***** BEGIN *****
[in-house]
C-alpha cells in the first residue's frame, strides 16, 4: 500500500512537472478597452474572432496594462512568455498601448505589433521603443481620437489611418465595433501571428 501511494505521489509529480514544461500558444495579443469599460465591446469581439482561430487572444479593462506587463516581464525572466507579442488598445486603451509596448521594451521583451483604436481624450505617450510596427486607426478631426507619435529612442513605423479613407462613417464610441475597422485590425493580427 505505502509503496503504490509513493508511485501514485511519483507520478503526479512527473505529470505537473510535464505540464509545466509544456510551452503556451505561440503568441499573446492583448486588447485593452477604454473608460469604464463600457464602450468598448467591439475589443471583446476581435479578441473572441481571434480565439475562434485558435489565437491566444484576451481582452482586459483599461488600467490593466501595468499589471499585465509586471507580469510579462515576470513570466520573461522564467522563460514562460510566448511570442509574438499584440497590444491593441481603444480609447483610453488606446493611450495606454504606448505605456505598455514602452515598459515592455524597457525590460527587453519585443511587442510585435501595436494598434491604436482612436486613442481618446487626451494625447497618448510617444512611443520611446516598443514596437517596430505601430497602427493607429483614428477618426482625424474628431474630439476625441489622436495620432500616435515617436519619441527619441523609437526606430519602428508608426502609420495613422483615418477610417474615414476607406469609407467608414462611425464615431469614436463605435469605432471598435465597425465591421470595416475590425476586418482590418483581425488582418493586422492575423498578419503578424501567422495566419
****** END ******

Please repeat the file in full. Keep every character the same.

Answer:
[in-house]
C-alpha cells in the first residue's frame, strides 16, 4: 500500500512537472478597452474572432496594462512568455498601448505589433521603443481620437489611418465595433501571428 501511494505521489509529480514544461500558444495579443469599460465591446469581439482561430487572444479593462506587463516581464525572466507579442488598445486603451509596448521594451521583451483604436481624450505617450510596427486607426478631426507619435529612442513605423479613407462613417464610441475597422485590425493580427 505505502509503496503504490509513493508511485501514485511519483507520478503526479512527473505529470505537473510535464505540464509545466509544456510551452503556451505561440503568441499573446492583448486588447485593452477604454473608460469604464463600457464602450468598448467591439475589443471583446476581435479578441473572441481571434480565439475562434485558435489565437491566444484576451481582452482586459483599461488600467490593466501595468499589471499585465509586471507580469510579462515576470513570466520573461522564467522563460514562460510566448511570442509574438499584440497590444491593441481603444480609447483610453488606446493611450495606454504606448505605456505598455514602452515598459515592455524597457525590460527587453519585443511587442510585435501595436494598434491604436482612436486613442481618446487626451494625447497618448510617444512611443520611446516598443514596437517596430505601430497602427493607429483614428477618426482625424474628431474630439476625441489622436495620432500616435515617436519619441527619441523609437526606430519602428508608426502609420495613422483615418477610417474615414476607406469609407467608414462611425464615431469614436463605435469605432471598435465597425465591421470595416475590425476586418482590418483581425488582418493586422492575423498578419503578424501567422495566419